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Statement on Efforts to Restrict the Teaching of History

The AAUP issued the following statement today.

At a time when the nation is confronting our deep-rooted racial inequity, legislators in several states have moved to restrict teaching about oppression, race, and gender. In Iowa, a bill was introduced that would strip funding from K–12 schools or institutions of higher education that use curriculum derived from or similar to the New York Times’s 1619 Project, which delves into the racial history of the United States, arguing in particular that the nation was founded on the basis of slavery. In Arkansas, a similar bill would likewise restrict funding for K–12 schools and public colleges and universities that include instruction on topics that “promote division between, resentment of or social justice for a particular group; are designed primarily for students of a particular ethnic group; or advocate the solidarity of or isolation of students based on a particular characteristic.” Like the Trump administration’s absurd 1776 Report (which was quickly withdrawn by the incoming Biden administration), these bills and similar efforts brewing in other states are deeply troubling for several reasons.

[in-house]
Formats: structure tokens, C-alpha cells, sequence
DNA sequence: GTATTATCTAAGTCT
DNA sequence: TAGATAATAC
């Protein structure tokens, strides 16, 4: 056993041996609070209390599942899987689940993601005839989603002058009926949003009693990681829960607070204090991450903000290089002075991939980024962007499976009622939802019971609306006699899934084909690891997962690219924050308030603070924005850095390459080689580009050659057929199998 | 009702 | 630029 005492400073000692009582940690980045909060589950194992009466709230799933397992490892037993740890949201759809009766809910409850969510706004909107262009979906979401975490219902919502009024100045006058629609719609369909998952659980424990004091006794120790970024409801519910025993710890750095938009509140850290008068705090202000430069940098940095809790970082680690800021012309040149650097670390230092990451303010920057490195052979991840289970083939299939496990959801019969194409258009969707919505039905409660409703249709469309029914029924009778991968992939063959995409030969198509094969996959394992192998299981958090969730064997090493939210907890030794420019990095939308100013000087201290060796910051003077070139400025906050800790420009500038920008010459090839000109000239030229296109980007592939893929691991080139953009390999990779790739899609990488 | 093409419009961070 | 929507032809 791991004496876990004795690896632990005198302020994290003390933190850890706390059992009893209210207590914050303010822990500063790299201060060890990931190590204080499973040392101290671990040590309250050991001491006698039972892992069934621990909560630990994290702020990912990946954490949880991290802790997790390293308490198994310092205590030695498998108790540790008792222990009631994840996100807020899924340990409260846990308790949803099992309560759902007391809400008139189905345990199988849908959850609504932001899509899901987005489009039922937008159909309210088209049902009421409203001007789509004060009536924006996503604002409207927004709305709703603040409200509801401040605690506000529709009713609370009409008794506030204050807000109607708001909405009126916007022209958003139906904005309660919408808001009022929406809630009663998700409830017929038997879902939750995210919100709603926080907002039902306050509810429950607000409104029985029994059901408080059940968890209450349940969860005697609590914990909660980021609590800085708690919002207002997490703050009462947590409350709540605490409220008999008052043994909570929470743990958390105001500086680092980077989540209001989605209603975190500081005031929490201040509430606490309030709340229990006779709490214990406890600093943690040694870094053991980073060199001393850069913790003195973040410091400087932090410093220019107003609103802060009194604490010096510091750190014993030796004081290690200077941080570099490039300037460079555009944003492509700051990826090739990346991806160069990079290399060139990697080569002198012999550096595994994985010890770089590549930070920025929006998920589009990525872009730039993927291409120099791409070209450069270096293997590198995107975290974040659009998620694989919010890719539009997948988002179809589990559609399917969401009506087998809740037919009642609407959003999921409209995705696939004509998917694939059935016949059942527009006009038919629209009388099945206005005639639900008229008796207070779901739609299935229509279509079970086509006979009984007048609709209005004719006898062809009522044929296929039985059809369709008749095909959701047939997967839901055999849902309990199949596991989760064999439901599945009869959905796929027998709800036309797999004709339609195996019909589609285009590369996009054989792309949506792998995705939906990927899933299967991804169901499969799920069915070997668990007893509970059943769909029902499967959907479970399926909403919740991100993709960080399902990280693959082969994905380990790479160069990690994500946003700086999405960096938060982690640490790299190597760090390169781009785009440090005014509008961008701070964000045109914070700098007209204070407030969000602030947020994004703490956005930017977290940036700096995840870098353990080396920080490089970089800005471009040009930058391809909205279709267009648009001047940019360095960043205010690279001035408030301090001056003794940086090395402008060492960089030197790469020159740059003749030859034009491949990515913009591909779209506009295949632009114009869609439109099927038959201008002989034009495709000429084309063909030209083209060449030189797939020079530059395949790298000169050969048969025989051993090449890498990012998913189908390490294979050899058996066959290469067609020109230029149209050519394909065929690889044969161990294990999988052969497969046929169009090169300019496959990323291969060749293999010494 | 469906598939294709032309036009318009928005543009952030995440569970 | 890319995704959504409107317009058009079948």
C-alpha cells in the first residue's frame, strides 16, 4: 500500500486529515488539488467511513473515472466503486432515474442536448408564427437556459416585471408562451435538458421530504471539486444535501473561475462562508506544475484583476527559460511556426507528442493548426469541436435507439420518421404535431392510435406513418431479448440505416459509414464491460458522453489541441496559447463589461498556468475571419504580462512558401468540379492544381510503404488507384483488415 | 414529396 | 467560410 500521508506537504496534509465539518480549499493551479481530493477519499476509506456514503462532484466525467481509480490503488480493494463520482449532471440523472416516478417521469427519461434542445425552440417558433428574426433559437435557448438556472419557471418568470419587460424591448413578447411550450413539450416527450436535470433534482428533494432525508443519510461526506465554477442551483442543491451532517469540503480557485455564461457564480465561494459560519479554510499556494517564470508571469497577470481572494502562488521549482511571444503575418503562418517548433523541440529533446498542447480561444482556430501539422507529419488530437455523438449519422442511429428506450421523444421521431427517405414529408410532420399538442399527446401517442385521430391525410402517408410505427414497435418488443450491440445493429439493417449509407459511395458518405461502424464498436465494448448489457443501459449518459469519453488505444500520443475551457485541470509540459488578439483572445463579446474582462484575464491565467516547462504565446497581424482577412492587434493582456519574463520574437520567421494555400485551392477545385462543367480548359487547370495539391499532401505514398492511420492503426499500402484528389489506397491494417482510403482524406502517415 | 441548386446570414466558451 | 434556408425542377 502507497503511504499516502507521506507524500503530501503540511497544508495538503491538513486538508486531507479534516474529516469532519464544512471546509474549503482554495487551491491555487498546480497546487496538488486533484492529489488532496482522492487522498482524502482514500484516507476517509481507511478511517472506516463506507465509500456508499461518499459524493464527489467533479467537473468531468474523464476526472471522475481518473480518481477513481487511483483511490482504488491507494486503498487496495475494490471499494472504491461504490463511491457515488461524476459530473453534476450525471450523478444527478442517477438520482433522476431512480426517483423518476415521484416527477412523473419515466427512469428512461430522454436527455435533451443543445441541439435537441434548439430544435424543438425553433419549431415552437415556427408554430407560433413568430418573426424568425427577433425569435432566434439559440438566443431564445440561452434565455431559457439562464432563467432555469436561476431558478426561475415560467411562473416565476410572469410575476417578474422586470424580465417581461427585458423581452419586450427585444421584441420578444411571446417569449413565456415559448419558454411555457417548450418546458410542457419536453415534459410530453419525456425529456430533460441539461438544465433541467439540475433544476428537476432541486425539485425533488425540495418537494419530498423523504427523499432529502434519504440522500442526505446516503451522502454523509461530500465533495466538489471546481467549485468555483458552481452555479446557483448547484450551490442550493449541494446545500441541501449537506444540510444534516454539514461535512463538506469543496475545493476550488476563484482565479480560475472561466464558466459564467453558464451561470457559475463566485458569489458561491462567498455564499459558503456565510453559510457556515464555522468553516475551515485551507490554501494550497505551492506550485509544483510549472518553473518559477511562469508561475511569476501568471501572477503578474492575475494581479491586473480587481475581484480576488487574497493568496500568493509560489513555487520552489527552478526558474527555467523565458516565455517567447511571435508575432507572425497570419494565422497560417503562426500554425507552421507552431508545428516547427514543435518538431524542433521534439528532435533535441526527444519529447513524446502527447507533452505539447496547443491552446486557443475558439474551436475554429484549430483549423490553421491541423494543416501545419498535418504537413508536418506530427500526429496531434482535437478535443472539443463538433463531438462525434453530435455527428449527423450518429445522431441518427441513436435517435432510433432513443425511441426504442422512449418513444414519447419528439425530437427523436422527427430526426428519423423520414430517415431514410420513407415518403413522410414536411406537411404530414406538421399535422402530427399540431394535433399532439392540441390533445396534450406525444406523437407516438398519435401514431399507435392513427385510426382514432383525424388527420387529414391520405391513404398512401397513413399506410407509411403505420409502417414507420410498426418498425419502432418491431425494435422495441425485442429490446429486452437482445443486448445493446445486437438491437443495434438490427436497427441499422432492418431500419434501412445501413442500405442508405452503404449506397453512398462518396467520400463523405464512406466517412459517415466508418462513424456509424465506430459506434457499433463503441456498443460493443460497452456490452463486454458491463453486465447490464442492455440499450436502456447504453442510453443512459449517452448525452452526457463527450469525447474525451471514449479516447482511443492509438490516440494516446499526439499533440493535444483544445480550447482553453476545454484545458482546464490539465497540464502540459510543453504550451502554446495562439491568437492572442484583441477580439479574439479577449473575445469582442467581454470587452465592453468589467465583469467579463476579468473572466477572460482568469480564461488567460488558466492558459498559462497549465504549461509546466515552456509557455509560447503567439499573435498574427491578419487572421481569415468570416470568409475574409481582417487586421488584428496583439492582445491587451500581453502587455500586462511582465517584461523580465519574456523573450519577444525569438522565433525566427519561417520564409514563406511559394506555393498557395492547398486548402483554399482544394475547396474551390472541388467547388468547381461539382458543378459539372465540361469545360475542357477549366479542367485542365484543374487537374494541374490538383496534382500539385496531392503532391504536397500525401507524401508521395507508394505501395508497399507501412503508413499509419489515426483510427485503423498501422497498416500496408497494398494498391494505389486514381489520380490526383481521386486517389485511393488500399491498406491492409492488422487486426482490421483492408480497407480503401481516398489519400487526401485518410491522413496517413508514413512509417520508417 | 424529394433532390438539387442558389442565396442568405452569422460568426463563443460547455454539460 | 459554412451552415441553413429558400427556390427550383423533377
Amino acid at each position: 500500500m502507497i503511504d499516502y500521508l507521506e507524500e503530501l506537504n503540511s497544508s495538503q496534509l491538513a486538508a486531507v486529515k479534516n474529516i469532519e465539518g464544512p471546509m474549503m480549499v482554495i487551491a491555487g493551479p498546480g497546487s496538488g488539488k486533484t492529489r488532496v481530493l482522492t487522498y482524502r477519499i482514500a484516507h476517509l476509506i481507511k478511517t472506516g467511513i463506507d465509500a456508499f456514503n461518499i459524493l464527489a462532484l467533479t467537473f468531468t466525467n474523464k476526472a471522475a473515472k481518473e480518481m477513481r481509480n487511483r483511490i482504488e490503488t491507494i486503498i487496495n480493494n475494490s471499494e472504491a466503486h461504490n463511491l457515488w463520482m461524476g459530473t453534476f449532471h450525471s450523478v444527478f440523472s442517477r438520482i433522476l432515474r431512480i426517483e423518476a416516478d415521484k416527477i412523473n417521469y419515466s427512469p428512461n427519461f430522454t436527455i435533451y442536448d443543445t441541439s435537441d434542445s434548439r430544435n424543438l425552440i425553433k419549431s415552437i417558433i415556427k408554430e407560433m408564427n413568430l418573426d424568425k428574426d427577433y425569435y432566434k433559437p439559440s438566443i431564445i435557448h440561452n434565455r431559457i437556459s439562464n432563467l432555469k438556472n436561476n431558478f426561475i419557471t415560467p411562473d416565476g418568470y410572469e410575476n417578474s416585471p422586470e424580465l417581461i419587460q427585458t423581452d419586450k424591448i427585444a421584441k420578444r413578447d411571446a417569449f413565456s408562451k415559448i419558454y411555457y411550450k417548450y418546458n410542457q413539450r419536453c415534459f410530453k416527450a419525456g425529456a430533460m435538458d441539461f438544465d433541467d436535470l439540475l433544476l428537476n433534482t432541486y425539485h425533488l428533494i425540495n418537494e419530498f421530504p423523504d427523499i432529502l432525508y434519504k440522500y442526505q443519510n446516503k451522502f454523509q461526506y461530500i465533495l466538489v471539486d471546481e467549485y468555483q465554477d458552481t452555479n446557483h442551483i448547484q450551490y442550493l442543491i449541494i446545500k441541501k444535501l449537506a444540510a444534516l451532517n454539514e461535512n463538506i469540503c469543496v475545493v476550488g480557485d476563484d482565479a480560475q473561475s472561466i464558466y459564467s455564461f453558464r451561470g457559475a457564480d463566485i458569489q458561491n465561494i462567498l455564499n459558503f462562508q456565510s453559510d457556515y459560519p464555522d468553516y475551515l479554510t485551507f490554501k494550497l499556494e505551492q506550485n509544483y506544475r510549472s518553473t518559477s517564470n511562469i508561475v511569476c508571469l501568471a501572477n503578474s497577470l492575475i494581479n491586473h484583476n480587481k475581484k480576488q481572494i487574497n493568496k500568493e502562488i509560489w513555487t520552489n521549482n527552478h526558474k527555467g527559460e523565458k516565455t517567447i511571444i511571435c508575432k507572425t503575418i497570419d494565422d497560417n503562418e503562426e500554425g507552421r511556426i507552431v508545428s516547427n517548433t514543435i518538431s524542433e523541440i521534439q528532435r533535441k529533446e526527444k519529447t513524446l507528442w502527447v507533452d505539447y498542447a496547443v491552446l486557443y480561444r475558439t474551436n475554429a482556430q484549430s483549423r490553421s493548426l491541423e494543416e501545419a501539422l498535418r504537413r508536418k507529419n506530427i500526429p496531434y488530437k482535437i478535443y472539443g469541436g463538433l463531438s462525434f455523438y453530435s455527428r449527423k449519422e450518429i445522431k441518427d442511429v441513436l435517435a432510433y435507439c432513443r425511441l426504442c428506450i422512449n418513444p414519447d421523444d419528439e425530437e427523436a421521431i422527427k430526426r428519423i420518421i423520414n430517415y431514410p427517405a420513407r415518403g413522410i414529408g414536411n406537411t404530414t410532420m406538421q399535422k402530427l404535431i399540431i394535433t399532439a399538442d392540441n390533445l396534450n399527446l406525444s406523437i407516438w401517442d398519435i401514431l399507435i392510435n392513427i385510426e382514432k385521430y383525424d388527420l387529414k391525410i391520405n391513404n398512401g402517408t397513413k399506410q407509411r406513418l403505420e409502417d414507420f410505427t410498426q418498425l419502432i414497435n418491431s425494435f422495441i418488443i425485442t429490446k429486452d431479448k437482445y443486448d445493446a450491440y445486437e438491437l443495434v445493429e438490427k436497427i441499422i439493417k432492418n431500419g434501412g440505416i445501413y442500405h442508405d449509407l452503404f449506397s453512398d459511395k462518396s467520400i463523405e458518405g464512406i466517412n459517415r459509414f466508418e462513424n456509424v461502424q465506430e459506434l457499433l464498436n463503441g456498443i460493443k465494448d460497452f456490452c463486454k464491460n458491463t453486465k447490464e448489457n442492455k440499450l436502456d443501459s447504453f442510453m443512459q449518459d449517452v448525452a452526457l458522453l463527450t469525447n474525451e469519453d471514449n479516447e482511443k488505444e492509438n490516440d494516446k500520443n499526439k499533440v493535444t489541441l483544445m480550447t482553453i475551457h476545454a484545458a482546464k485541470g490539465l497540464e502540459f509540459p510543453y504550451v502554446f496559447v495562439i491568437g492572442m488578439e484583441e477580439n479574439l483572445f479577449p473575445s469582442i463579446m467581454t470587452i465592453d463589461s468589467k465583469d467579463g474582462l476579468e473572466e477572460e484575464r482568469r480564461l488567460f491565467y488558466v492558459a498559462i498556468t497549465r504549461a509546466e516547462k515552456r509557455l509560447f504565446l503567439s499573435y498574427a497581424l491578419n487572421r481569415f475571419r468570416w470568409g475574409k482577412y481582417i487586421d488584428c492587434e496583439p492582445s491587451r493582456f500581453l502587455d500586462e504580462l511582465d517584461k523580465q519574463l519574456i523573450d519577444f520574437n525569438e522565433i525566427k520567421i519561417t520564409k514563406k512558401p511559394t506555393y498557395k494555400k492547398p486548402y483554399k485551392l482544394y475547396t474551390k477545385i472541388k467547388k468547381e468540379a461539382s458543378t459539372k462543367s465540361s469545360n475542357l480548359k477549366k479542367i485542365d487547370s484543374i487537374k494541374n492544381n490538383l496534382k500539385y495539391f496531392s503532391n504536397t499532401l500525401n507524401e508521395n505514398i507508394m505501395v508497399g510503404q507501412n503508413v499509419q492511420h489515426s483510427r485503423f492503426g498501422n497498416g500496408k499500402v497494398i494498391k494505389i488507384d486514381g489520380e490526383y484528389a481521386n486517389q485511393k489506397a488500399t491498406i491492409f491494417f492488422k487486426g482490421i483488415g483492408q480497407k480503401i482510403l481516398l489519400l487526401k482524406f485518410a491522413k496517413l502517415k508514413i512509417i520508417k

First, their goal is to thwart antiracist progress by suppressing teaching and learning about the role of racism in the history of the United States. 

Second, they constitute an inappropriate attempt to transfer responsibility for the evaluation of a curriculum and subject matter from educators to legislators. The purpose of education is to serve the common good by promoting inquiry and advancing human knowledge; it should not be used to advance partisan aims. Under principles of academic freedom widely endorsed by the higher education community, college and university teachers are entitled to freedom in the classroom in discussing their subject. Decisions about scholarship and teaching should be made by qualified faculty with expertise in the subject matter, not by politicians. 

Finally, as educators we understand that knowledge of the past exists to serve the needs of the living. As more groups gain access to higher education, they bring more demands for the expansion of expert knowledge. The pursuit of knowledge is surely enriched by these new challenges.

—John McNay, Chair, AAUP Committee on Government Relations

 
Publication Date: 
Friday, January 29, 2021